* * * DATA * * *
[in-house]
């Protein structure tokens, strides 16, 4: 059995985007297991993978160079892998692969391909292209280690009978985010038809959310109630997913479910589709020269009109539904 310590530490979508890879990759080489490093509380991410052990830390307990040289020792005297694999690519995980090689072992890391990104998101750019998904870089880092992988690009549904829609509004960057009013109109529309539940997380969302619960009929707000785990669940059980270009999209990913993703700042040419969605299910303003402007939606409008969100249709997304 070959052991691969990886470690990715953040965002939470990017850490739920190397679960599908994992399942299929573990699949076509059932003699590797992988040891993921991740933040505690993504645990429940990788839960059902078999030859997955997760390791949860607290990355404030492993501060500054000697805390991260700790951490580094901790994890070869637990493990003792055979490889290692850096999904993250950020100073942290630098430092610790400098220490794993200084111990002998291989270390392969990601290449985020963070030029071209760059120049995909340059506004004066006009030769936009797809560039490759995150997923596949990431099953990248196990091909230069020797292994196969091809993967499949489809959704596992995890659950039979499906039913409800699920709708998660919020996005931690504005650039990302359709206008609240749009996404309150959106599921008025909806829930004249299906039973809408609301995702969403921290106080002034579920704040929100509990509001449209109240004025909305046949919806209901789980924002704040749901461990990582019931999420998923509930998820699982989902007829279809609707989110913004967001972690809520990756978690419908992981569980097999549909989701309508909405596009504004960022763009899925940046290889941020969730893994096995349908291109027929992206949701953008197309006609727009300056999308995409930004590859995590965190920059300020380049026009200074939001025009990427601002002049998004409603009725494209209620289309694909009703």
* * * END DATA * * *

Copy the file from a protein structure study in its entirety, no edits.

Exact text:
[in-house]
């Protein structure tokens, strides 16, 4: 059995985007297991993978160079892998692969391909292209280690009978985010038809959310109630997913479910589709020269009109539904 310590530490979508890879990759080489490093509380991410052990830390307990040289020792005297694999690519995980090689072992890391990104998101750019998904870089880092992988690009549904829609509004960057009013109109529309539940997380969302619960009929707000785990669940059980270009999209990913993703700042040419969605299910303003402007939606409008969100249709997304 070959052991691969990886470690990715953040965002939470990017850490739920190397679960599908994992399942299929573990699949076509059932003699590797992988040891993921991740933040505690993504645990429940990788839960059902078999030859997955997760390791949860607290990355404030492993501060500054000697805390991260700790951490580094901790994890070869637990493990003792055979490889290692850096999904993250950020100073942290630098430092610790400098220490794993200084111990002998291989270390392969990601290449985020963070030029071209760059120049995909340059506004004066006009030769936009797809560039490759995150997923596949990431099953990248196990091909230069020797292994196969091809993967499949489809959704596992995890659950039979499906039913409800699920709708998660919020996005931690504005650039990302359709206008609240749009996404309150959106599921008025909806829930004249299906039973809408609301995702969403921290106080002034579920704040929100509990509001449209109240004025909305046949919806209901789980924002704040749901461990990582019931999420998923509930998820699982989902007829279809609707989110913004967001972690809520990756978690419908992981569980097999549909989701309508909405596009504004960022763009899925940046290889941020969730893994096995349908291109027929992206949701953008197309006609727009300056999308995409930004590859995590965190920059300020380049026009200074939001025009990427601002002049998004409603009725494209209620289309694909009703």